Employed at Mithun
December 4, 2012 – 3:00 PM
60 Market Street, #300 San Francisco, CA 94104
Sharing A Cup Of Dragon Tea
My name is Todd. I was born in Northern California. I studied bioengineering in San Diego and I worked in biotech for seven years, designing scientific instruments in San Diego. I was a little bit dissatisfied with my job. I was in my late twenties and I decided to change my life. So I chose architecture. I was always into cities and buildings. I found myself dreaming about crazy buildings but I’ll admit that the way of thinking like an engineer is really helpful sometimes, because engineers are all about efficiency: making something work in the most efficient way. And there can be elegance in that as well. Some architects are more about making things pretty or personally expressive but I’m more into making something elegant, bringing beauty from efficiency. I spent 3 years in Philadelphia. I lived in a crappy garage. My girlfriend, a friend and I turned it into a house. We did it between school years and spent some time there after finishing it. Then I moved with my wife to Europe, to Copenhagen, Denmark for two years. I loved it. It was from 2008 to 2010. I did architecture there in Bjarke Ingels Group. I did some competitions and other things. At the time, the financial crisis was still on high so the office struggled a bit. When I started we were only sixty people and by the time I left we were over a hundred, so that was huge. We worked on this maritime museum to the north of Copenhagen. It’s an underground thing shaped like a boat. My wife and I had a baby in Denmark and we thought that was time to move back home. I had a connection with Mithun, a Seattle-based architecture firm, from a guy in Denmark. In 2008, Mithun opened an office in San Francisco. And here I am.
The building you wish you had designed?
I was dreaming about buildings when I changed my career. In our towers, you’re living up there, there’s no outdoor spaces at all, sometimes you have those stupid little balconies on a residential tower. I was dreaming about a hundred-story tall tower with outdoor space everywhere. It would be like a vertical suburb. People are trying to build such a thing, I’ve seen some attempts, but I mean even more extreme, like you can live up in a garden and the sky.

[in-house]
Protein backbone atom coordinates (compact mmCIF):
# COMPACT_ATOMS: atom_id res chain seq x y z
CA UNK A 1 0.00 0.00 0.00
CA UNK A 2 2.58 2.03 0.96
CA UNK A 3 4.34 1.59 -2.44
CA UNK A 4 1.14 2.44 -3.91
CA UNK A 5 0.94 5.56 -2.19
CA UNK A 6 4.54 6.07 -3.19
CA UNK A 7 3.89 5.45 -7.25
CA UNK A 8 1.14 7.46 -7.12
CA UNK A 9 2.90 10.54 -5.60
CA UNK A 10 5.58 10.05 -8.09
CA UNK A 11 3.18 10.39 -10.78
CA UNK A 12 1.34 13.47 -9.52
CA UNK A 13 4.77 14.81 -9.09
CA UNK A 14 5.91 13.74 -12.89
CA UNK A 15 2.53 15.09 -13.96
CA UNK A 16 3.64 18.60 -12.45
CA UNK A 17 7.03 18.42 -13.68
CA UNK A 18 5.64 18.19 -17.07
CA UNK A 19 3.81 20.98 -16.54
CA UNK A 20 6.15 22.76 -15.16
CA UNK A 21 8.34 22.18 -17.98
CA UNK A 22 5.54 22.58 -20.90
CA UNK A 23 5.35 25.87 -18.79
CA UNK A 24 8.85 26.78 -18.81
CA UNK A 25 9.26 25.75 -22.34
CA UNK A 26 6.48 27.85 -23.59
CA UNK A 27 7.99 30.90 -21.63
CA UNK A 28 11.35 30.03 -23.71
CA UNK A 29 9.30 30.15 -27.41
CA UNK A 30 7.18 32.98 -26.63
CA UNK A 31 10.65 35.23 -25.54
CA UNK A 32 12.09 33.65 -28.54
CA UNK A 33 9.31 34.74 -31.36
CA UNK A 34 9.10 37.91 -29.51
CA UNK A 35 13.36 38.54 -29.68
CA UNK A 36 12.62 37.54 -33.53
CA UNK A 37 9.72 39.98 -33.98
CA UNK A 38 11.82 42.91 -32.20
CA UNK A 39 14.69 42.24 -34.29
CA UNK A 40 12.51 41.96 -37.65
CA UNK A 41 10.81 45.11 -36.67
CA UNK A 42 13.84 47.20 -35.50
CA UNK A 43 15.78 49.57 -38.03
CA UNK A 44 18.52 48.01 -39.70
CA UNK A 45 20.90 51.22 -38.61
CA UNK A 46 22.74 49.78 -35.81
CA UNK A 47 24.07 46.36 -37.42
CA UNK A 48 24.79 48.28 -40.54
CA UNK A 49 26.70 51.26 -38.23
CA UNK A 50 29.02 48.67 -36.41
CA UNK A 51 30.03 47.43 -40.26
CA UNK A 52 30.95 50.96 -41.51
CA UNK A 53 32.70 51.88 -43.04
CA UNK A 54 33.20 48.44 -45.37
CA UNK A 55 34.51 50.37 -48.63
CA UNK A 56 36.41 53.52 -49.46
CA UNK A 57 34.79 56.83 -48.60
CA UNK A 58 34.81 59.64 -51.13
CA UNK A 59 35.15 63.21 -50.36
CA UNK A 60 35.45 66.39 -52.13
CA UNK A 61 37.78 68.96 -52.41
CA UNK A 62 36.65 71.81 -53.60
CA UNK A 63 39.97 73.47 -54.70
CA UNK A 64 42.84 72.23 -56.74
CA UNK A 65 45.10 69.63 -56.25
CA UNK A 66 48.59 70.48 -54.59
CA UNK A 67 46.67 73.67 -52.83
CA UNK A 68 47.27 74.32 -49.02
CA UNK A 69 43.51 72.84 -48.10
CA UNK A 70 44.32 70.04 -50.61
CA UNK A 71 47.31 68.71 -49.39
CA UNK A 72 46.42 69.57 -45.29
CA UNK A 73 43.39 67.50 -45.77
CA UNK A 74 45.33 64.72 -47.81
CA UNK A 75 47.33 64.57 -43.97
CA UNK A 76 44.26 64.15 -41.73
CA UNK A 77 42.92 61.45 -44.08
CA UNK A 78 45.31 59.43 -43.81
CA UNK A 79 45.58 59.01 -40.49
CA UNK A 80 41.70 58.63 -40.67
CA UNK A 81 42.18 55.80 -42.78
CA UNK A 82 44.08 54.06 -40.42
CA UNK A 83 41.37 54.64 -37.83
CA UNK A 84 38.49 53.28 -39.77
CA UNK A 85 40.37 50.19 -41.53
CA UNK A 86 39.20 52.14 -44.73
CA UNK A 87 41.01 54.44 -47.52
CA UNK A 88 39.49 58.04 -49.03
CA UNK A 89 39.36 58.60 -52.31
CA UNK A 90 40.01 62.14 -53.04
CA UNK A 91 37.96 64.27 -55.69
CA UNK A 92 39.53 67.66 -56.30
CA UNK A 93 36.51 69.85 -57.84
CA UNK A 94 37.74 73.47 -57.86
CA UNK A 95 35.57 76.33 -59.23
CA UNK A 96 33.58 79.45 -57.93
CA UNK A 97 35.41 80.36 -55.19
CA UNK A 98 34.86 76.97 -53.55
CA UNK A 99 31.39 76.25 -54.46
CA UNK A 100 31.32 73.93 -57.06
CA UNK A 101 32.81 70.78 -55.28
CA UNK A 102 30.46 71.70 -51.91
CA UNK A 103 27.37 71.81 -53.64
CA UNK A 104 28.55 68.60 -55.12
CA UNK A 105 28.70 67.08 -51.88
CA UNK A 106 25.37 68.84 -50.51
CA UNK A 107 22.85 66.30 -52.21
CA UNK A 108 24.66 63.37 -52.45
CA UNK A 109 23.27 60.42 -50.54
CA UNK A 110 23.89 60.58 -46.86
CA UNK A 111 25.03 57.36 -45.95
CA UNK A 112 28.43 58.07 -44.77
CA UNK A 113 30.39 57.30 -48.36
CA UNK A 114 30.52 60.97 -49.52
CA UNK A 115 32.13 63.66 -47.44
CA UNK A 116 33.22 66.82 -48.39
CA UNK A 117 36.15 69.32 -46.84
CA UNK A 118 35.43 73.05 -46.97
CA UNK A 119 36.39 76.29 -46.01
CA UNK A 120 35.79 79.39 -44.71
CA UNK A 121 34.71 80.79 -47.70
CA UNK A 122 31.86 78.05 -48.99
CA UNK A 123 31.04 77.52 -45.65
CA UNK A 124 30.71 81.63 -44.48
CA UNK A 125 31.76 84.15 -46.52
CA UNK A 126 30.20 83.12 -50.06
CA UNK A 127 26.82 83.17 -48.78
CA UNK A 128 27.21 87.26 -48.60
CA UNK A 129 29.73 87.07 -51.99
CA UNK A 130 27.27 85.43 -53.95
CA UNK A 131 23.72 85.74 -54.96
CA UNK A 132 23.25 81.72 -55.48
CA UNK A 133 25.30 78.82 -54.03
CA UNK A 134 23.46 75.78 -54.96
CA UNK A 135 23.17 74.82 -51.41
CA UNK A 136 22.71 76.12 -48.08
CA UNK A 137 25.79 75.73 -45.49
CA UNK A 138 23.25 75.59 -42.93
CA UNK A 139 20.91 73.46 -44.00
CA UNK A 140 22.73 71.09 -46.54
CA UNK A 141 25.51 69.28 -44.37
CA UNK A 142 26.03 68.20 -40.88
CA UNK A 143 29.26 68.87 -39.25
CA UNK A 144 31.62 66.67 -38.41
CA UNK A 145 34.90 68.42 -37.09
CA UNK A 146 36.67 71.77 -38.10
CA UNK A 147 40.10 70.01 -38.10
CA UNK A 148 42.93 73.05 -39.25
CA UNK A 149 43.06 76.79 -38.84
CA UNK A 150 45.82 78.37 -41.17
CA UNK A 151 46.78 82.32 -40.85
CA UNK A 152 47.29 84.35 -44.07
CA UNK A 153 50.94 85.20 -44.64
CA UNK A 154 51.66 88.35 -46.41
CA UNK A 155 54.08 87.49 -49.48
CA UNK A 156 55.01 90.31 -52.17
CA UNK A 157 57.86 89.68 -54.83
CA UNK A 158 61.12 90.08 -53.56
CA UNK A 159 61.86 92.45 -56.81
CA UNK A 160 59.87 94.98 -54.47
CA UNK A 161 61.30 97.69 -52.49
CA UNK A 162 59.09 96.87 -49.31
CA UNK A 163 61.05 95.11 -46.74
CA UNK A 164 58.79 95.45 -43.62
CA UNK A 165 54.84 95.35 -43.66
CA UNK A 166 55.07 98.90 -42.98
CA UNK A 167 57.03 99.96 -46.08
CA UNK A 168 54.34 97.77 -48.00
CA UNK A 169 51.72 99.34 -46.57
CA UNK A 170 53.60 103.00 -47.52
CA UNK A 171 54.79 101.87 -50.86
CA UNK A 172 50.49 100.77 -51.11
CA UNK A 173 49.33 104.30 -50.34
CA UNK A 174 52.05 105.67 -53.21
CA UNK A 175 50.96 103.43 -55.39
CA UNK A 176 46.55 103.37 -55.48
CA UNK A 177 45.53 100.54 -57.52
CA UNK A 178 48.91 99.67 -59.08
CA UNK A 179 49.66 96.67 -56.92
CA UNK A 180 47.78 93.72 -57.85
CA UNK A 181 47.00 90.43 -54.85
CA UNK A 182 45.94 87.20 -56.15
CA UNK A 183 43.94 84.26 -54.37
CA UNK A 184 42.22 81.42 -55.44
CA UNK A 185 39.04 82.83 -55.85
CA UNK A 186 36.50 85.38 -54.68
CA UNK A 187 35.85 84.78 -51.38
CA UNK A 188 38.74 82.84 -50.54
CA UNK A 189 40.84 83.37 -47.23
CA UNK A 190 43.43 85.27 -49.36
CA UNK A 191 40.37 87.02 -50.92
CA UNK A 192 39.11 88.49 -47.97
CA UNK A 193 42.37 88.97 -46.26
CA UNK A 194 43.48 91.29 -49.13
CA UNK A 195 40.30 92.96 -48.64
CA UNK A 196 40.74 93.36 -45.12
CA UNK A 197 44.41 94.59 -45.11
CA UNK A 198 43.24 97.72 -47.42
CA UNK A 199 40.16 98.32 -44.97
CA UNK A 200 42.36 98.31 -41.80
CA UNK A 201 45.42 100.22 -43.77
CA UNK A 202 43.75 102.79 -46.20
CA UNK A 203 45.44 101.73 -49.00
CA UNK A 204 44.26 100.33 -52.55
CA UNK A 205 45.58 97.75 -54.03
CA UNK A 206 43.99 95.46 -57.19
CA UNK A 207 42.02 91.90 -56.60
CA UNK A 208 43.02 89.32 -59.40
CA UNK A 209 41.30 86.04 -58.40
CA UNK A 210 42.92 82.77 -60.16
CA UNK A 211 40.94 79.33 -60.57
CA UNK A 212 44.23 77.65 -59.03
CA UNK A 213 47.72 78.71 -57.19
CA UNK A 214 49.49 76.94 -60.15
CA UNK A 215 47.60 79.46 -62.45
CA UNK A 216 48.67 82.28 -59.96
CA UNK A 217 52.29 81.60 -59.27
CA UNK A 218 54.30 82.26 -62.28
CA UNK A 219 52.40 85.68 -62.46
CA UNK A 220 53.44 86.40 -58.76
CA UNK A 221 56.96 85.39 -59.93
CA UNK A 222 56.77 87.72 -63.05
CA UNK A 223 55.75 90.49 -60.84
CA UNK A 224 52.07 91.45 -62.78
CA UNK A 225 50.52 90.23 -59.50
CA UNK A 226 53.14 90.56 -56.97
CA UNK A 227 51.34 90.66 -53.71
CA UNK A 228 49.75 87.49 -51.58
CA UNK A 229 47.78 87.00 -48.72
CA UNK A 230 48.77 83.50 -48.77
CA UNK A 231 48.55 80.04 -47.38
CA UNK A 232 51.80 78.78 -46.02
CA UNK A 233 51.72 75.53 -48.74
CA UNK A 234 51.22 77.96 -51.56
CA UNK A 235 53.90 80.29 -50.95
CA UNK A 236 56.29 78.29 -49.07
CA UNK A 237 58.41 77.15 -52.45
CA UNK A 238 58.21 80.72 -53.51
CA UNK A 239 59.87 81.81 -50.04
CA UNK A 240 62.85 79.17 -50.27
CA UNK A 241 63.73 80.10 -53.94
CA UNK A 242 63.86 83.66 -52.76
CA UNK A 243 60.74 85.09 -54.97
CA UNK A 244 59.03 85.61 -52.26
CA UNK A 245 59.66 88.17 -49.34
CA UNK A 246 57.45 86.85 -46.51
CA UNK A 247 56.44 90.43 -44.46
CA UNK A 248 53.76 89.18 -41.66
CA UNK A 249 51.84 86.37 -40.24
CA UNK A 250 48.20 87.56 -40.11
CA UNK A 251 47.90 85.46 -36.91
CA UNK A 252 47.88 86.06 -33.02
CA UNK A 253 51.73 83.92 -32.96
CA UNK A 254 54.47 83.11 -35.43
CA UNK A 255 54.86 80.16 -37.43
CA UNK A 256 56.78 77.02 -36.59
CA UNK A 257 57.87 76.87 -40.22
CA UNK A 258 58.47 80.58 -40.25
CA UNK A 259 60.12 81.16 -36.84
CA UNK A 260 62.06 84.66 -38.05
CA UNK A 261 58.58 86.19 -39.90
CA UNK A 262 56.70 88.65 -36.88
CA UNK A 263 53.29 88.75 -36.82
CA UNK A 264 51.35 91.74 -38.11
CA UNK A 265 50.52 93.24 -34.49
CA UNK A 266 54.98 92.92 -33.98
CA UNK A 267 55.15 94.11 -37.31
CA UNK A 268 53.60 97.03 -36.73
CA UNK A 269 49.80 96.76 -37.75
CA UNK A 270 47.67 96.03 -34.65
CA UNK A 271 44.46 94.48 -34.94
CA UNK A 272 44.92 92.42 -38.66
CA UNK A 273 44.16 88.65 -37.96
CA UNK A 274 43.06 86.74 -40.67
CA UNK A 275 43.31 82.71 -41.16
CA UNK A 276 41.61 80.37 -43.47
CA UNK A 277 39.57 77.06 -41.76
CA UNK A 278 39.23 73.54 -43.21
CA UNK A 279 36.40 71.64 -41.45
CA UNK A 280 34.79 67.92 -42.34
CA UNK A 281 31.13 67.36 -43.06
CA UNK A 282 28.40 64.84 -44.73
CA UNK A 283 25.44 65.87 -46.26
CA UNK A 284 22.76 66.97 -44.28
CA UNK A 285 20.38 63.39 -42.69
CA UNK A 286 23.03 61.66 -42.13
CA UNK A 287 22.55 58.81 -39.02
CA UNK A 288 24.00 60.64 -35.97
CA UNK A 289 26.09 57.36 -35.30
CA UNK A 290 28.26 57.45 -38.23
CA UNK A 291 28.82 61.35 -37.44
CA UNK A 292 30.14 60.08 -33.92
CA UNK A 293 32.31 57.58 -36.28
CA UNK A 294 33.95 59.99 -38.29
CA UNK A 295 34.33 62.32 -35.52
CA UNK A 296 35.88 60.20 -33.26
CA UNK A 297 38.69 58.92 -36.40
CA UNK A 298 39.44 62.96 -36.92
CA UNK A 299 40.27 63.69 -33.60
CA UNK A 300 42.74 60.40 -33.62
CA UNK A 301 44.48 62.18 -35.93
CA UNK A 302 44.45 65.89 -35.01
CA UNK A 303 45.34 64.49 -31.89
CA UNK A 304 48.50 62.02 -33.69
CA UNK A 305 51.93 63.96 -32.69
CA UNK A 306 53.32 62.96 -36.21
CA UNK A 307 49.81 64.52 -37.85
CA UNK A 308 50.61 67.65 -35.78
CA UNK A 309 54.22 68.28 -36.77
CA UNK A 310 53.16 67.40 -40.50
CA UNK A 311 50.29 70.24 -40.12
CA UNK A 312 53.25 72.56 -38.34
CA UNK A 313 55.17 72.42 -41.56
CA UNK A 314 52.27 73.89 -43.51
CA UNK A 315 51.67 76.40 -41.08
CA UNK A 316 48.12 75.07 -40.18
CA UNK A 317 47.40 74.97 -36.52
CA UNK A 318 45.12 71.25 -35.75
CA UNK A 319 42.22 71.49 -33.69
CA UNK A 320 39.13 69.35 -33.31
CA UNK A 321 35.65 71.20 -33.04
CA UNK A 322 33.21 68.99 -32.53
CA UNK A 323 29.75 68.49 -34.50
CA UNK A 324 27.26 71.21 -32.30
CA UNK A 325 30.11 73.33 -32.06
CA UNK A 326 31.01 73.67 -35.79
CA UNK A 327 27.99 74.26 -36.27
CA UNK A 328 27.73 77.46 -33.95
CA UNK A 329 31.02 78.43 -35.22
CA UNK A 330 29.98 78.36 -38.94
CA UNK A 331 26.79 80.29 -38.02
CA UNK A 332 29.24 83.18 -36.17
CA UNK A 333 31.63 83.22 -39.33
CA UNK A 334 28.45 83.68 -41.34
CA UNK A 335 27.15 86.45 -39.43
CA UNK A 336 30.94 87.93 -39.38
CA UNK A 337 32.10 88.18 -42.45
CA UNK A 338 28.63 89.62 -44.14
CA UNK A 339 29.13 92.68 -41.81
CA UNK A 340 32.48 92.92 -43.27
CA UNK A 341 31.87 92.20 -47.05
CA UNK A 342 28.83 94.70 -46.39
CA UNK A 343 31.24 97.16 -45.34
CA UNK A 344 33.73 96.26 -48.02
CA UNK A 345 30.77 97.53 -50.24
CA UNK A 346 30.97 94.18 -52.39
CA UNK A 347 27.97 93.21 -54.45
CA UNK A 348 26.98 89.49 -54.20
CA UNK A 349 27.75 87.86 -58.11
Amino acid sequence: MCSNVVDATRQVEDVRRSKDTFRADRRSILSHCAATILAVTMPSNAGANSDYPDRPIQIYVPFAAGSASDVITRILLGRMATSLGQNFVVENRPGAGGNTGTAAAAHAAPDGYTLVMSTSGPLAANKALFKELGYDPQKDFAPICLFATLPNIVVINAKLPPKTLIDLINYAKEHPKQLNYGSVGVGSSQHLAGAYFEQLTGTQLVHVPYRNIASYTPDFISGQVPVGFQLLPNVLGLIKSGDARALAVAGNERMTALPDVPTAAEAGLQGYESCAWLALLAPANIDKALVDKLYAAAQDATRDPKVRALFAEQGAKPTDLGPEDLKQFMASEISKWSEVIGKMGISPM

The project you designed that makes you proudest?
I think it’s this house in Philadelphia – that I told you about – with my girlfriend and another classmate in the Master of Architecture program at the University of Pennsylvania. We came up with the idea to buy, design and rehab a house in Philadelphia for our summer experience rather than doing an internship. We lived there for a while and took showers in the garden for about six months.
Do you prefer talking or drawing?
Strangely I think I prefer talking. I’ve actually been asking myself the same thing. Architecture is about people. To me there’s meaning to architecture because we talk about it, you understand it more deeply sometimes when you hear the story.
The first time you felt like an architect?
It’s a funny story. You know in the United States, you go to school, then you have to spend three years working, then you have to take some exams, and then you become an architect. In Denmark you finish school and you’re instantly an architect. After we had built this house in Philadelphia, we had some leftover material so we put it on Craigslist to sell it. Somebody came to buy it, and he was an architect. When he came to the house , he asked who was our architect? And we answered: “We are.” Maybe we looked a bit young because he looked at us and he asked if we were licensed? And when we said that we weren’t, but that we had just designed and built this house, he added: “so you’re not architects.” At that moment I thought that I was an architect and I was worth more than this guy, even though he had taken the test!
The question that is bugging you?
Architects have a certain type of sensibility and intelligence that is important, and they should have a little more influence. Who’s making the real decisions when it comes to building a city? It’s not really the architects. We’re three layers down from power. I don’t know if I want more power, but it bugs me.
What infuriates you as far as architecture is concerned?
Wasting time drawing little screws and things like that. The house in Philadelphia, we bought this thing, we owned it. Every decision we made was all us, even for a nail in the wall. We didn’t have to do so many drawings, which is nice.
The most ridiculous building in San Francisco?
I love it, it’s one of my favourites, but it’s also probably one of the most ridiculous: the Cathedral of Saint Mary of the Assumption by Pierre Luigi Nervi.
The song you’re listening to over and over again?
I’m kind of embarrassed about this answer… I have a young son and somehow he likes the song from Cinderella. He likes “Bibbidi-Bobbidi-Boo”. So that’s the song.
Your message to young architects?
I’m a young architect!
Who is the architect that accompanies you?
My co-workers here, but actually so many architects guide me, it’s more a family of architects.
What you remember about your student years?
Way too much beer, a bit of anxiety, a lot of pressure you put on yourself to make your project very awesome. That’s maybe unfortunate. When I was deciding to change my career, I wanted to do something great, and I didn’t want those years in school to be bad. Architecture school sounded fun but it wasn’t just fun, it was a lot of stress too.